This development comes on the same day audio was made public from a phone conversation between Fine's wife and Bobby Davis. Davis is one of three men who have alleged they were sexually abused by Fine while they were children. In the conversation, Fine's wife, Laurie Fine, appears to confirm that she was aware that Fine molested Davis. She said her husband "has issues."

"I know everything that went on, you know," she said on the call. "I know everything that went on with him ... Bernie has issues, maybe that he's not aware of, but he has issues ... And you trusted somebody you shouldn't have trusted. ... Bernie is also in denial. I think that he did the things he did, but he's somehow through his own mental telepathy has erased them out of his mind."

Syracuse coach Jim Boeheim last week strongly defended Fine and accused the first two alleged victims -- former Syracuse ball boys Bobby Davis and Mike Lang -- of lying and trying to extort money. Boeheim released a statement late Sunday about an hour after Fine was fired and indicated he regretted attacking the accusers.

“The allegations that have come forth today are disturbing and deeply troubling," Boeheim said. "I am personally very shocked because I have never witnessed any of the activities that have been alleged. I believe the university took the appropriate step tonight. What is most important is that this matter be fully investigated and that anyone with information be supported to come forward so that the truth can be found. I deeply regret any statements I made that might have inhibited that from occurring or been insensitive to victims of abuse."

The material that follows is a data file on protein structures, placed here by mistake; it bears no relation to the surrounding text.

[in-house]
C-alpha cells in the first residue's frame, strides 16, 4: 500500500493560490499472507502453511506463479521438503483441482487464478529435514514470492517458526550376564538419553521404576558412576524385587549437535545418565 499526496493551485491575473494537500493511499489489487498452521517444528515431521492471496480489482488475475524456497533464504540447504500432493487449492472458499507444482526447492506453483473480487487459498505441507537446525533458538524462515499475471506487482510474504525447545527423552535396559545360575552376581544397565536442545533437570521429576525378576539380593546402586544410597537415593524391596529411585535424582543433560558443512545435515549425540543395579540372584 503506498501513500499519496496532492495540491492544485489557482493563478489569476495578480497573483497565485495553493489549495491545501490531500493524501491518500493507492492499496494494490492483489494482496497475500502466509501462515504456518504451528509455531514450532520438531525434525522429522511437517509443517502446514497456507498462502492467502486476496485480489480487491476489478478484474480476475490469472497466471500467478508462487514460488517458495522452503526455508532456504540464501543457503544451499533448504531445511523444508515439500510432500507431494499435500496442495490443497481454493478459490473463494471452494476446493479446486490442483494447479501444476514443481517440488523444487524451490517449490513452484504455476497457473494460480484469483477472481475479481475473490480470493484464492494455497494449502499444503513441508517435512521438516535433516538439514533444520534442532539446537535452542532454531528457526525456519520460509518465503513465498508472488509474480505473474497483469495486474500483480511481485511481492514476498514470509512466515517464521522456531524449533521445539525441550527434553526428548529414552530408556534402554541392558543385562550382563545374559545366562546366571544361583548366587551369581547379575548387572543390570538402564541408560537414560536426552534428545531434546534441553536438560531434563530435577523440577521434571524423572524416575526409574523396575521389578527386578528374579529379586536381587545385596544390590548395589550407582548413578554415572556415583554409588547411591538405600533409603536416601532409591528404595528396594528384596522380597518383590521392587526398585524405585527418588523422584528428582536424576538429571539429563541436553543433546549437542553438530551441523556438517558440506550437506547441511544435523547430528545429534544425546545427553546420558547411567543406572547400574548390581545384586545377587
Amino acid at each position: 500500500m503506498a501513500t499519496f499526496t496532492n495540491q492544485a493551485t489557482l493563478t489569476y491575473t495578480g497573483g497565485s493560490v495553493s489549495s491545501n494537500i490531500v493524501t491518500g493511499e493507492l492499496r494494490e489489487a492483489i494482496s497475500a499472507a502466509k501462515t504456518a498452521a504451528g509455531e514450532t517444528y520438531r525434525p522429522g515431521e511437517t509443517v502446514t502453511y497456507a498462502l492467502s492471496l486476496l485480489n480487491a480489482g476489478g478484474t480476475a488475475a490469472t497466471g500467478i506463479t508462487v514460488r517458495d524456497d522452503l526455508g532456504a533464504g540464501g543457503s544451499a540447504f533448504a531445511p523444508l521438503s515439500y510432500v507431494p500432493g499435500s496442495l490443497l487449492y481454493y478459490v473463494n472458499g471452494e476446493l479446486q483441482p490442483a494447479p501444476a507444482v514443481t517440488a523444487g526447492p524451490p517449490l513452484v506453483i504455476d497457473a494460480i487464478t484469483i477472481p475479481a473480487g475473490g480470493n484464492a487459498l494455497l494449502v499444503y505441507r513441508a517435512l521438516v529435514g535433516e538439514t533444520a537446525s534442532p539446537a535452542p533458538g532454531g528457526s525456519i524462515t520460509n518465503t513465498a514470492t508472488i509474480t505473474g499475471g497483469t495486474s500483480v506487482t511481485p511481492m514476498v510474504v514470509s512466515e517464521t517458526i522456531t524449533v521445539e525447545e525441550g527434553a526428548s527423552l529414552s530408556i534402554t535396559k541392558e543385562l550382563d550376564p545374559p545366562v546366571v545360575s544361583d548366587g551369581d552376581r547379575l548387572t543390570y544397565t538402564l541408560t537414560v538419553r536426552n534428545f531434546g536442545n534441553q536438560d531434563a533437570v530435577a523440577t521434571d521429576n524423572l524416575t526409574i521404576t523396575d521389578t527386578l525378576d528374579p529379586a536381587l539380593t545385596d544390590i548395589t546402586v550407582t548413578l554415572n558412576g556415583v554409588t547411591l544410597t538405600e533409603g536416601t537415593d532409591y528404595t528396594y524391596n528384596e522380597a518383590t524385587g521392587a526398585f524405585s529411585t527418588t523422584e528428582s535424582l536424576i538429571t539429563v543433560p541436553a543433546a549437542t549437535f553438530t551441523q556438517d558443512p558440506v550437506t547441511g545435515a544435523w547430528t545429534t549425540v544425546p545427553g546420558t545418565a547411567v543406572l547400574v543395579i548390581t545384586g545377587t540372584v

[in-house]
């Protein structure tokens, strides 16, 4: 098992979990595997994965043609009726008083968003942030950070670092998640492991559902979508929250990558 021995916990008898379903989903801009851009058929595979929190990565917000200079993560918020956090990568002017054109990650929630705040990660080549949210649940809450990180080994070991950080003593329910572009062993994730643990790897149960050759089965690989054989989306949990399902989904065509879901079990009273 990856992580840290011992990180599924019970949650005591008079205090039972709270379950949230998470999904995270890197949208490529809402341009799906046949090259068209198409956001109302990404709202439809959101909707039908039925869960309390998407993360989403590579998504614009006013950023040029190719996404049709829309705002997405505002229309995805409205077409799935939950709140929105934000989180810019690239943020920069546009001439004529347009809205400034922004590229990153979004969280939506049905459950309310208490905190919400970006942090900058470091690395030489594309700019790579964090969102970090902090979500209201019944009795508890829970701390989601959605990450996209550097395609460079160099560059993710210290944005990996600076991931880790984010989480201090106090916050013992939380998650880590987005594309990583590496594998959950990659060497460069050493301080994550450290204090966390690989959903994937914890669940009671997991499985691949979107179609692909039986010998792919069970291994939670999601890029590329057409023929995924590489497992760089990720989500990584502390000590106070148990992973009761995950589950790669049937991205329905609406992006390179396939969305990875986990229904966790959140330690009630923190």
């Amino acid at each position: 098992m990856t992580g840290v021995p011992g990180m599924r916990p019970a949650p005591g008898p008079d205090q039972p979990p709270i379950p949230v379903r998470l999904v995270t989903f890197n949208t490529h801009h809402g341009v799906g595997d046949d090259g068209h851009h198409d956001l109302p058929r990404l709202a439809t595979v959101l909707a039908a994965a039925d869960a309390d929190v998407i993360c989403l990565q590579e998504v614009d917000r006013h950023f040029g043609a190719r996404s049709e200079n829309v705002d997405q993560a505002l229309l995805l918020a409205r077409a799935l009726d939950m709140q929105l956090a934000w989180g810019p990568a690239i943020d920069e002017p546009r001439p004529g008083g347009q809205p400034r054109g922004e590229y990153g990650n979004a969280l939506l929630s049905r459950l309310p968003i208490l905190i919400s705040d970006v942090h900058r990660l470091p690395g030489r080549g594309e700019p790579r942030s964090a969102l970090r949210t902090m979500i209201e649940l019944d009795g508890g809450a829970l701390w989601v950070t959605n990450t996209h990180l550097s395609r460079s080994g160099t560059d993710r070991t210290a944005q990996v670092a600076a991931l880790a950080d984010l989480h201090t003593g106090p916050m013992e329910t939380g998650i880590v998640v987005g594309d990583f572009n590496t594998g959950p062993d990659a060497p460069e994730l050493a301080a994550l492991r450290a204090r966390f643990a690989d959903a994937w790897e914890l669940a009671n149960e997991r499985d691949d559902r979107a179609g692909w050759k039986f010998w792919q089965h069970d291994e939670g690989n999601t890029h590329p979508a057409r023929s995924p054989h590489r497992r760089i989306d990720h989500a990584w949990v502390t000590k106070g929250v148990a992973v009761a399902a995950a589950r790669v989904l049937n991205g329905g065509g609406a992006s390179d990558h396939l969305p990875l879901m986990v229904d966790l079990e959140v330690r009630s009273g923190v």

Syracuse chancellor Nancy Cantor also released a statement late Sunday.

"All of us have the responsibility, individually and collectively, to ensure that Syracuse University remains a safe place for every campus community member and everyone with whom we interact on a daily basis on campus or in the community as part of our learning, scholarship, or work," she said. "We do not tolerate abuse.  If anything good comes out of this tragedy, it will be that this basic principle is reinforced."

The 65-year-old Fine was in his 36th season at Syracuse. He was placed on administrative leave on Nov. 17 after police confirmed they were investigating charges of molestation, and after ESPN aired interviews of Davis and Lang alleging Fine sexually abused them. The case seemed to stall for a few days after that, but police raided Fine's home Friday, and the damaging audio of the phone conversation between Davis and Fine's wife was made public early Sunday around the same time a third accuser publicly surfaced, too.

"It was the [Jerry] Sandusky stuff that came out that really made me think about it," the third accuser, Zach Tomaselli, told the Syracuse Post-Standard. "A lot of people were slamming ESPN and Bobby for saying anything. I wanted to come out. ... It made me sick to see all that support for Fine at that point. I was positive he was guilty."

Tomaselli, 23, told the Associated Press on Sunday that he's told police that Fine molested him in 2002 in a Pittsburgh hotel room the night before the Orange played Pittsburgh. He said Fine touched him "multiple times" in that one incident. Tomaselli's father, Fred Tomaselli, told the Associated Press that he thinks his son is lying.

"I'm 100 percent sure that Bernie Fine was never in contact with Zach," Fred Tomaselli said. "He never went to Pittsburgh to a game, never been to that arena. ... I brought him to a couple of games in Syracuse. We always sat in the nosebleed section and left after the game. He never stayed for any overnighters and never even got within shouting distance of Bernie."

Photo: AP


 
 
 
 
The views expressed in this blog are solely those of the author and do not reflect the views of CBS Sports or CBSSports.com